The same concept applies with flash sales and limited offers. Promos like “Buy two sneakers and get 30% off on shipping” or “70% off on all products ‘til midnight” are admittedly too good to pass up. But this false scarcity tactic is similar to what false urgency elicits from people — the illusion of not having enough time to purchase an item. Oftentimes, we rationalize these purchases as needs rather than impulsive buys that inevitably get discarded or collect dust over time.

Urgent is not always important, and vice versa

Research has shown that urgency plays a significant part in impulsive and risky behavior. This negative emotional state diverts our time, energy, and money into something (or someone) that has little to no value. Adhering to this counterproductive mindset would initiate a series of misplaced priorities and disorganized decisions in the long run that would give us nothing but undue stress.

So, therein lies the question: where exactly do we draw the line between true urgency and false urgency? This is a question that former U.S. President Dwight Eisenhower knew all too well.

The Eisenhower Matrix, popularized by author Stephen Covey, is a framework that helps one to avoid falling into the “urgency trap” and know the difference between urgent and important tasks.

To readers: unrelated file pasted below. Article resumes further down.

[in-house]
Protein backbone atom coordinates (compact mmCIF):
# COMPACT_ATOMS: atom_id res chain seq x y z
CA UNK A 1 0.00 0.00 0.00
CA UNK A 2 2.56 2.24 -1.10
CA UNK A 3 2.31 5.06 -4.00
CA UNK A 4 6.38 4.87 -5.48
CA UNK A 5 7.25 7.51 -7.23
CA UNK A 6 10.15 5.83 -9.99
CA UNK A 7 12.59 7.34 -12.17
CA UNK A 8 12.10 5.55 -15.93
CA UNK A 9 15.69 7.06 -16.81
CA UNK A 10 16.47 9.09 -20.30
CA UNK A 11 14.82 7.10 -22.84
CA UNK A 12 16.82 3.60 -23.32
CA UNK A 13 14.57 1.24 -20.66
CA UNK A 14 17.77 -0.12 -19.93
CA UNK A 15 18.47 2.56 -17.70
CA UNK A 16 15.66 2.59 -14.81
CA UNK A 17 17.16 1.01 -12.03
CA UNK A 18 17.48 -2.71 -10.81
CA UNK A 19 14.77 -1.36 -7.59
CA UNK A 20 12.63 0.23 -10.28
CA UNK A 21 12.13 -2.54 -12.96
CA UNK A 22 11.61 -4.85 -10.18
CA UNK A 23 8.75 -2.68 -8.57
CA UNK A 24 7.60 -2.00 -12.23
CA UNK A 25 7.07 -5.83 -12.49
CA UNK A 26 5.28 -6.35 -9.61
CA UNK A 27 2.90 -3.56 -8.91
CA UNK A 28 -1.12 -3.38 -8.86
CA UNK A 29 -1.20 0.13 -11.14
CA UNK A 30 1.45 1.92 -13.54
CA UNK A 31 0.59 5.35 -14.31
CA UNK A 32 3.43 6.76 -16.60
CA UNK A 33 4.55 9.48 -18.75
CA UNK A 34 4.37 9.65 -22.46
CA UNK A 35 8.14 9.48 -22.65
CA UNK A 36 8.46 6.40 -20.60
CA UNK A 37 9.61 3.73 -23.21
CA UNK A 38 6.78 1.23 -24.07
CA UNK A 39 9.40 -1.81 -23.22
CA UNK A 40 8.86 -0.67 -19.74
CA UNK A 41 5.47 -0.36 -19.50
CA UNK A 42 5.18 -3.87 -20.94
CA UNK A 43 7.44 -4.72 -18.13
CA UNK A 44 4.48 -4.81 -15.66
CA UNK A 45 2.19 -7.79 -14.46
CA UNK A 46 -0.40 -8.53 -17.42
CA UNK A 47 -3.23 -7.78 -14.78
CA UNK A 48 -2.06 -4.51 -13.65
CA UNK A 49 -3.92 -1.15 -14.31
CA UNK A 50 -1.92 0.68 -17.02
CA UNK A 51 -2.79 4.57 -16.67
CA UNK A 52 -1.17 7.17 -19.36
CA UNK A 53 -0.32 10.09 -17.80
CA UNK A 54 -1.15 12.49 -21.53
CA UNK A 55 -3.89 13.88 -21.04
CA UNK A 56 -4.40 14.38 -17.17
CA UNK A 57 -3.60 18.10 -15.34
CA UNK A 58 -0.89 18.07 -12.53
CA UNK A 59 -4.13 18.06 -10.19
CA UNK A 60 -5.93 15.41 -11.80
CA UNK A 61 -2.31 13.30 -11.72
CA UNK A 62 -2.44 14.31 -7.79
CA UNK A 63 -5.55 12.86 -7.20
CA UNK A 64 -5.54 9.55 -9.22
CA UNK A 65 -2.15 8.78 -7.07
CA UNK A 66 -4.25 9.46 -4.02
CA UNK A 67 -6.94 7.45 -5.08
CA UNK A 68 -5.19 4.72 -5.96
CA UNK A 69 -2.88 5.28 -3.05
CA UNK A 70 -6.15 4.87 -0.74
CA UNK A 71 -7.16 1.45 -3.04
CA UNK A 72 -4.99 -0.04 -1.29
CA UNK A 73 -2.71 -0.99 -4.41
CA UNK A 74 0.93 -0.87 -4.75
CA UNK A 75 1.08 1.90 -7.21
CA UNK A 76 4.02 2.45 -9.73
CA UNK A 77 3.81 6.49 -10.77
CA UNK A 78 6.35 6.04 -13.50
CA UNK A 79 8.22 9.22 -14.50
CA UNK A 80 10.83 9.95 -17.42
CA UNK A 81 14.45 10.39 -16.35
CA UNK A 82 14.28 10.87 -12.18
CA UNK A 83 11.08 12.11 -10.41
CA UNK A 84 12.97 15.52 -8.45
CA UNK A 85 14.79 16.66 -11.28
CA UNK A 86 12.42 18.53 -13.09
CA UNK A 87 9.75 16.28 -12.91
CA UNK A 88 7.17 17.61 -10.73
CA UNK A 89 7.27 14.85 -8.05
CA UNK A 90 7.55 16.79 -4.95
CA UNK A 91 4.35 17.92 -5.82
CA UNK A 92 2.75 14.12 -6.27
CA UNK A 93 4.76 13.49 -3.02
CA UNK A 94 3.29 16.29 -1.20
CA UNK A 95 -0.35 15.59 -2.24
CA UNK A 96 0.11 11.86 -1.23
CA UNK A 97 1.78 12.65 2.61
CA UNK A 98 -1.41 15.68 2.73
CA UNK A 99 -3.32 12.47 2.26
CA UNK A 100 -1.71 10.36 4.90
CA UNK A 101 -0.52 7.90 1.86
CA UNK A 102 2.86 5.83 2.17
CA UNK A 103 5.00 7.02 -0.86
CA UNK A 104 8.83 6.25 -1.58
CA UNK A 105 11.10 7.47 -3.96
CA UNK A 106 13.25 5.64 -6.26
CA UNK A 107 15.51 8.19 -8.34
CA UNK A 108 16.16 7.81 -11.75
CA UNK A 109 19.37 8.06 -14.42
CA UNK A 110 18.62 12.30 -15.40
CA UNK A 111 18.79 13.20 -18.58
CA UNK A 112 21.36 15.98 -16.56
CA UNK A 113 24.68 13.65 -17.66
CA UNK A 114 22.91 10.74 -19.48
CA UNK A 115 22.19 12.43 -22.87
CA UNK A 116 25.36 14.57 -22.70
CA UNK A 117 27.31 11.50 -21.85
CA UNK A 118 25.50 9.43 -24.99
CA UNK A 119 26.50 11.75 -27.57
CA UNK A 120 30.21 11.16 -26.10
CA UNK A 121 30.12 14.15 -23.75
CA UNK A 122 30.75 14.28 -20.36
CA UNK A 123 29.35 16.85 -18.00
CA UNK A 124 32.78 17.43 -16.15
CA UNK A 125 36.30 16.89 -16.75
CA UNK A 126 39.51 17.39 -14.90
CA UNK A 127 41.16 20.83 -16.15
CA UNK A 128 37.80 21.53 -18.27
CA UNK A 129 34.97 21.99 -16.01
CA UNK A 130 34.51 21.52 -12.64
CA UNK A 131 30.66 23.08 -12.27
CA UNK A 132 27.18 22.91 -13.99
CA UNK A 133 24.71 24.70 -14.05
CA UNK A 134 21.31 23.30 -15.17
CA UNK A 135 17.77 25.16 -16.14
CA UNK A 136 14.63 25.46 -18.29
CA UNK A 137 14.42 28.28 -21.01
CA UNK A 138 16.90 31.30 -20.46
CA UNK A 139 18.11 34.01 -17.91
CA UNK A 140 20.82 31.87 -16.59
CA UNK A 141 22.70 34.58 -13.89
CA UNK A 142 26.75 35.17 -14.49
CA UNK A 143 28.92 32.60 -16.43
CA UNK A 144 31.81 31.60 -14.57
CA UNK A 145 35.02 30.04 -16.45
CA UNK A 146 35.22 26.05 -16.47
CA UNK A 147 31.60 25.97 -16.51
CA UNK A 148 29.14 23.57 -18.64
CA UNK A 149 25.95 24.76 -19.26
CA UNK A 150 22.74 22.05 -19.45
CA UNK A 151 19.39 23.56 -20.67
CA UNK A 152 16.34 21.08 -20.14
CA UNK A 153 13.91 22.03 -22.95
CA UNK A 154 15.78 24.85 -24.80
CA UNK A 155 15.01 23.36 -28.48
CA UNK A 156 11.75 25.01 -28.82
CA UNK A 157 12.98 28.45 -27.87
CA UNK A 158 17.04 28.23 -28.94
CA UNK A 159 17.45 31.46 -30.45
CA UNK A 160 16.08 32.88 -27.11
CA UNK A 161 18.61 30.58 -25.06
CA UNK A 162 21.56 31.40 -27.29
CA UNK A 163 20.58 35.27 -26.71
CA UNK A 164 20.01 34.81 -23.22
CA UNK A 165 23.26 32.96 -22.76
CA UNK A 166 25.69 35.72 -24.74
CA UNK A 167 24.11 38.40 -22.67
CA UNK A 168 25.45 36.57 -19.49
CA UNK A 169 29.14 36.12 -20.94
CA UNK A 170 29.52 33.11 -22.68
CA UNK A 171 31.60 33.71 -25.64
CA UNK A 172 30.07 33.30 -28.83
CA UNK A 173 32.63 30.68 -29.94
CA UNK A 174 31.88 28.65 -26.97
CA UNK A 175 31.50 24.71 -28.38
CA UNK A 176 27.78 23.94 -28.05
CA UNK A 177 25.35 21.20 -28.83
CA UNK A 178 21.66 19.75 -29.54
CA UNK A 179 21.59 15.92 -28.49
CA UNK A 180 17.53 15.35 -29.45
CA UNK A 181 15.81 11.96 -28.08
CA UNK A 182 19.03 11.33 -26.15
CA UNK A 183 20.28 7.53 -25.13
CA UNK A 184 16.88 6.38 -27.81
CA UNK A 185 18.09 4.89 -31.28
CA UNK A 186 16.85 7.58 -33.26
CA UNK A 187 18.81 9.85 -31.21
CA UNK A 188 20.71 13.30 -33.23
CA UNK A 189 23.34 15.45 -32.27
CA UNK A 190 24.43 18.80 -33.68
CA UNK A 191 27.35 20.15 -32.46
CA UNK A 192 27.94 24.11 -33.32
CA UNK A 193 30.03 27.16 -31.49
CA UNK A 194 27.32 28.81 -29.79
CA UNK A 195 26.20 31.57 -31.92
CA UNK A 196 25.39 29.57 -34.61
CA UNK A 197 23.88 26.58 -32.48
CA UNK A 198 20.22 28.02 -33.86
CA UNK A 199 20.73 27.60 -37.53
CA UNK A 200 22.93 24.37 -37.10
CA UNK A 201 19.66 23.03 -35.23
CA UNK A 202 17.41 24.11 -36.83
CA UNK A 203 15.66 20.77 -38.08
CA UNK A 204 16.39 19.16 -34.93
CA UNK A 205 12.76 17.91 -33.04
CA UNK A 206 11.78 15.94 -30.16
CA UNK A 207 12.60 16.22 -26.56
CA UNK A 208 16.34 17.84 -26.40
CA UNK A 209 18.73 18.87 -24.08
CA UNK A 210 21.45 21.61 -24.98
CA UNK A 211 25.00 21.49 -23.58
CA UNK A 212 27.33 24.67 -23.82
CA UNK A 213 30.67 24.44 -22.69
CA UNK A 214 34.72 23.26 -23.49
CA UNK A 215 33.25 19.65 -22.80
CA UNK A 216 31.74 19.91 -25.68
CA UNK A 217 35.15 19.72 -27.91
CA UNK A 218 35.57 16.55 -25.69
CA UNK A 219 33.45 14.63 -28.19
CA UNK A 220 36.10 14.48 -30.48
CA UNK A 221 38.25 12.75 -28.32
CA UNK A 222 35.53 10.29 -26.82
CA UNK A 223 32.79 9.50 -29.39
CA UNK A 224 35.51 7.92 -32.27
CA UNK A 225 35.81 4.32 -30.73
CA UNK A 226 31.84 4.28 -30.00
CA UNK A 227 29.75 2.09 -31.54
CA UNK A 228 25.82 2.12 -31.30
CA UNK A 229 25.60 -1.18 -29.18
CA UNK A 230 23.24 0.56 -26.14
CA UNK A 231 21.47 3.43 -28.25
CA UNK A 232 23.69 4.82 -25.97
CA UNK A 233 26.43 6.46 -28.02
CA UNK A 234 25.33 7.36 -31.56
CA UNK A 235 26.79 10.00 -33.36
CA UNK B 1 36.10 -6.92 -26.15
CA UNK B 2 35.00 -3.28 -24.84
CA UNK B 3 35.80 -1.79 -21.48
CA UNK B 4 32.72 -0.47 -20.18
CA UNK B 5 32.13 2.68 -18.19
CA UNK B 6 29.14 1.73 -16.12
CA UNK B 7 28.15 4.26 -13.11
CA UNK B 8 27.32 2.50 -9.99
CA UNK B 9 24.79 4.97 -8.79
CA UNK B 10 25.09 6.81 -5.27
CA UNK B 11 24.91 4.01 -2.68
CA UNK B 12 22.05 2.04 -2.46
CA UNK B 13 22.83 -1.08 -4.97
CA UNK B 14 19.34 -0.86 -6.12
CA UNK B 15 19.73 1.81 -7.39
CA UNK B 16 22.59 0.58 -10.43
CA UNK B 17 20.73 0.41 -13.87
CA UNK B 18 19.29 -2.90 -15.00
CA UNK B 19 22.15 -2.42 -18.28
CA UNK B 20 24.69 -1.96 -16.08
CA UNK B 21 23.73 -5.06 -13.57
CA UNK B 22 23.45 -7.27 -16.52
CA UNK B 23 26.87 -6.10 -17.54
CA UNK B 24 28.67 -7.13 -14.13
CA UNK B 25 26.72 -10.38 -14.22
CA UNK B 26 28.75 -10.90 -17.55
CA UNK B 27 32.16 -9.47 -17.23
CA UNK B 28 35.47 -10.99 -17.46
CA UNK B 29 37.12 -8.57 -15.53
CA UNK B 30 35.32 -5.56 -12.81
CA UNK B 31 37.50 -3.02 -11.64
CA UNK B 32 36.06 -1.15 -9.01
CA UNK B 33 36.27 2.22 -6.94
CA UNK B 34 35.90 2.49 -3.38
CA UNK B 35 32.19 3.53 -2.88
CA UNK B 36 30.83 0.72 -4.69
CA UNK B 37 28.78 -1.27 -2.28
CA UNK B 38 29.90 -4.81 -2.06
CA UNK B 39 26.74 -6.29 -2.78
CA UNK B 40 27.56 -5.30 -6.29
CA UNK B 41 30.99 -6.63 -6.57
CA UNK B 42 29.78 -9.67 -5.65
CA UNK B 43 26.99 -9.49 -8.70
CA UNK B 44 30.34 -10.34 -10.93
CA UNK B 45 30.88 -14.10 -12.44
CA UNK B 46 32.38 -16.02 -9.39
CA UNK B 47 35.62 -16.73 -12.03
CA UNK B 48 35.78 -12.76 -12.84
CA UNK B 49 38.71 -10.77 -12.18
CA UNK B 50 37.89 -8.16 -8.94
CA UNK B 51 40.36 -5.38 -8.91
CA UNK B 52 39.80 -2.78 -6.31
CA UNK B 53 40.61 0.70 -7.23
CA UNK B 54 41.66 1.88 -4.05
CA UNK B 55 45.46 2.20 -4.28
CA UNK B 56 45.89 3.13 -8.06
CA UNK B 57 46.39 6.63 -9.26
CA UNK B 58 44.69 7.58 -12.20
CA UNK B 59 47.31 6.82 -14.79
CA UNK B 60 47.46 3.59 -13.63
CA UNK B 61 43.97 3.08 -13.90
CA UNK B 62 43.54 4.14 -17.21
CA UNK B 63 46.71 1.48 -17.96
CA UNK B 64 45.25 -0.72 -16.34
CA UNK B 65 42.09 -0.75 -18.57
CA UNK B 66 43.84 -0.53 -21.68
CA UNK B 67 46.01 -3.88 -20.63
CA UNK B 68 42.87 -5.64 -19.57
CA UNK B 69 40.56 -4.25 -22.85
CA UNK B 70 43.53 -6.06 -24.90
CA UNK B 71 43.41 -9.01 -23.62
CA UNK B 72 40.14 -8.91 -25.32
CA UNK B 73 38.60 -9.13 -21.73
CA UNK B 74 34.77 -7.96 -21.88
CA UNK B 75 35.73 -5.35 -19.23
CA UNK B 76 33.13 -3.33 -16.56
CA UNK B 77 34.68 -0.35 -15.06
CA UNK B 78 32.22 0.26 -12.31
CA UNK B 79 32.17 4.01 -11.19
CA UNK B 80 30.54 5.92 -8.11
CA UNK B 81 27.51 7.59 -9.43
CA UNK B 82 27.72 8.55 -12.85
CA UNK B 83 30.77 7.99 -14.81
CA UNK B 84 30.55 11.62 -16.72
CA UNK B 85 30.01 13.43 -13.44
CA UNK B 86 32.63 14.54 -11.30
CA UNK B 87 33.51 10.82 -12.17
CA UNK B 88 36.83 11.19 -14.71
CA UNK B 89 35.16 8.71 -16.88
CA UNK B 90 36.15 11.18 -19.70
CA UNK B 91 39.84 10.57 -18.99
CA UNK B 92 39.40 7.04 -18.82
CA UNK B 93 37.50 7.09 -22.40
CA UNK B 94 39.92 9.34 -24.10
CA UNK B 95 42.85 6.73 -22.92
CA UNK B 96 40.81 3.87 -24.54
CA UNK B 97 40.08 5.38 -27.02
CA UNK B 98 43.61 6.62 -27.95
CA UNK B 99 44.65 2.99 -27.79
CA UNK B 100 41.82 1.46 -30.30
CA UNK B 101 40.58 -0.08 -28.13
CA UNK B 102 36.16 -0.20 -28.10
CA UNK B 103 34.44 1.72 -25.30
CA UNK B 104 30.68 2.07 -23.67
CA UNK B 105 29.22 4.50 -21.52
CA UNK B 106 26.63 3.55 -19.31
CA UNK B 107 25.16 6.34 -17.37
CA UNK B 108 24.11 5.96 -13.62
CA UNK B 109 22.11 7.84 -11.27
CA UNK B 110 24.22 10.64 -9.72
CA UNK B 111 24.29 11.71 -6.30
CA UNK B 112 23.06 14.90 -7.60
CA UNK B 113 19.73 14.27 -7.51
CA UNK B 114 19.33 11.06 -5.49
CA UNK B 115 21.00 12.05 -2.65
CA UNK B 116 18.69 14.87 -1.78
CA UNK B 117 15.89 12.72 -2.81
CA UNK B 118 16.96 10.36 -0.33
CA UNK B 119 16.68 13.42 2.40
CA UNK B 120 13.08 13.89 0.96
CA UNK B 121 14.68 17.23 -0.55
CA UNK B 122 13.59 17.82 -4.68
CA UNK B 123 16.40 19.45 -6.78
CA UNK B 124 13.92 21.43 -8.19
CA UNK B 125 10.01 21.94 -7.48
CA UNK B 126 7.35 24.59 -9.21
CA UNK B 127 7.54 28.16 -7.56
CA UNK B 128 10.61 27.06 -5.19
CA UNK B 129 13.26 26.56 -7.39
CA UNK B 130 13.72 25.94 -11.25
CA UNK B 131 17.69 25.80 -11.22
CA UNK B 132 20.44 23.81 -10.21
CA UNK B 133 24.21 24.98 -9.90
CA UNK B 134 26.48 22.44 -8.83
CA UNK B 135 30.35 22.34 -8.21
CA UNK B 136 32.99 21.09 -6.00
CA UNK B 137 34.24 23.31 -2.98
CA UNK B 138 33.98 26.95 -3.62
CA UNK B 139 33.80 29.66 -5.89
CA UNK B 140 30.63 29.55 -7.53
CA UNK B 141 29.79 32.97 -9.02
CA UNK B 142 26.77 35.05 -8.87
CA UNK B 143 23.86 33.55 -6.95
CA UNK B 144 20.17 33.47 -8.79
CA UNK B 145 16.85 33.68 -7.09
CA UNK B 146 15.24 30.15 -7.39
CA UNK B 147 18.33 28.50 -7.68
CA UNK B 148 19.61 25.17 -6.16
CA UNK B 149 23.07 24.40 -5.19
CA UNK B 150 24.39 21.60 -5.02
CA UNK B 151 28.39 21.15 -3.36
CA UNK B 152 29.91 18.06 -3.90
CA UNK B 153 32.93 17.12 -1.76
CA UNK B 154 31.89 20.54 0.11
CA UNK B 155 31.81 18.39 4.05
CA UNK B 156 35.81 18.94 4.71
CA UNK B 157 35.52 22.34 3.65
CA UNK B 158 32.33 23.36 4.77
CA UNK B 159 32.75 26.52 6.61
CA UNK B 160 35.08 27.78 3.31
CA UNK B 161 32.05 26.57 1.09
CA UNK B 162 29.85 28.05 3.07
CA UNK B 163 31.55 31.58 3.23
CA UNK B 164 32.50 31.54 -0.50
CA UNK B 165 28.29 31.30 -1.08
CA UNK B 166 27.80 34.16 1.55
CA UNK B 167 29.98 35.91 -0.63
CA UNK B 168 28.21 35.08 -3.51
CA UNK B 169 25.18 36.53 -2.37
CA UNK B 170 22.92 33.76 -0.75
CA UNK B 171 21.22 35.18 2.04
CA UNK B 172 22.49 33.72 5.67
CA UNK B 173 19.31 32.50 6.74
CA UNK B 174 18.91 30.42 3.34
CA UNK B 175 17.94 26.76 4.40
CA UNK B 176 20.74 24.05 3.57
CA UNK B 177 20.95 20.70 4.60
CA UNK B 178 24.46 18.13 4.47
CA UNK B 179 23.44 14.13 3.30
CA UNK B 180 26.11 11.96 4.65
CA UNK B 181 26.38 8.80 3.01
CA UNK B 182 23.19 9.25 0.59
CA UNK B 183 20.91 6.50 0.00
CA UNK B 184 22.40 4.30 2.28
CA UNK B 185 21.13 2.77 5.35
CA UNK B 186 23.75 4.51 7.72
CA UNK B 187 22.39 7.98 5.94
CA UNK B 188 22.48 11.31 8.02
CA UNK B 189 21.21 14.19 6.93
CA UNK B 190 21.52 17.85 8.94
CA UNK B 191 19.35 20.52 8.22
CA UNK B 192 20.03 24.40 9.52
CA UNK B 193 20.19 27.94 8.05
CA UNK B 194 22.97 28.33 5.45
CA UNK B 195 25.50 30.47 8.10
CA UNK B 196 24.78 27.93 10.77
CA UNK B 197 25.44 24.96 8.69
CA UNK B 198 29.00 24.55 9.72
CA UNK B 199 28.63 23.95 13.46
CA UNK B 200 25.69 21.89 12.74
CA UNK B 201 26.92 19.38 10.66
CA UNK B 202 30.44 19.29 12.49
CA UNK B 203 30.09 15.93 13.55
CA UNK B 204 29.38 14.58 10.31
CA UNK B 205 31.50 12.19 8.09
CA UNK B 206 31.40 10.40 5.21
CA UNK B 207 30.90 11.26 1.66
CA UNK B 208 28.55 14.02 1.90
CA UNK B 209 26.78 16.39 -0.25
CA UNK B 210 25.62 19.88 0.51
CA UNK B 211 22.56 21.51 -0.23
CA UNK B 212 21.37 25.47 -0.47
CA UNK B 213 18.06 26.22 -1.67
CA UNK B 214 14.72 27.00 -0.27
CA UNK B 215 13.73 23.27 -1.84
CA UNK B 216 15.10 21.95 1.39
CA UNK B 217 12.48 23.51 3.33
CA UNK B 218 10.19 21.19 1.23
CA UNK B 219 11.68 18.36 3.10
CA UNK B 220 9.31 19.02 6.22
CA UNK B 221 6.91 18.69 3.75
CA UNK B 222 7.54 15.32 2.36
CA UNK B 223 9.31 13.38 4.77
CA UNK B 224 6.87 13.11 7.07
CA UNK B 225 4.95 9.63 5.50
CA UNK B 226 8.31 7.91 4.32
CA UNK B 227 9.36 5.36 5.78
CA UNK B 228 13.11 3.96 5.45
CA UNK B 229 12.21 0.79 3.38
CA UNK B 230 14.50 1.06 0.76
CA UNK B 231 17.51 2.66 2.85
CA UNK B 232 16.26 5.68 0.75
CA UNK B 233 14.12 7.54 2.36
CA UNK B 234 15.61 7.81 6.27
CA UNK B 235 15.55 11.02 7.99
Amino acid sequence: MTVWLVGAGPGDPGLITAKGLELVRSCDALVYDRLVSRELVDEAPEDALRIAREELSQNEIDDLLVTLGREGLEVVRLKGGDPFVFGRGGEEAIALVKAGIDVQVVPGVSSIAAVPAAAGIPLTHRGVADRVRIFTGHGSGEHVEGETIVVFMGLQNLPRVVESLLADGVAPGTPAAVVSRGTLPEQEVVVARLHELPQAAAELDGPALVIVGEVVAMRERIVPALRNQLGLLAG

(Photo from Todoist)
  • The first quadrant contains urgent and important tasks with set deadlines or events which are beyond our control but demand immediate action. This could be a flood in your kitchen, a cut on your leg, or a credit card bill due the next day.
  • The second quadrant contains important tasks but do not necessarily require your immediate attention. Rather, you can opt to schedule these to later times or dates. This can include doing your laundry, meeting your friends, or bringing your pet to the groomer.
  • The third quadrant contains tasks with specific deadlines and need immediate action but not necessarily yours. For example, responding to emails, feeding your pets, or even some meetings can be assigned to someone else who is just as capable and knowledgeable about it. Otherwise, you’ll end up with various interruptions and distractions that will take a huge chunk of your time.
  • The fourth quadrant contains tasks that should be the least priority, as they don’t contribute to your long-term progress and will only end up wasting your valuable time. Excessive scrolling on social media sites, playing games, or binge-watching on Netflix give immediate satisfaction, but they should be done in moderation or during actual leisure time.

Moral of the story: there IS time. There are numerous ways by which we can direct our energy, attention, and time without feeling guilty for not doing enough. The moment we spend our time putting out fires all day is the point where we rob ourselves of anything resembling a normal life.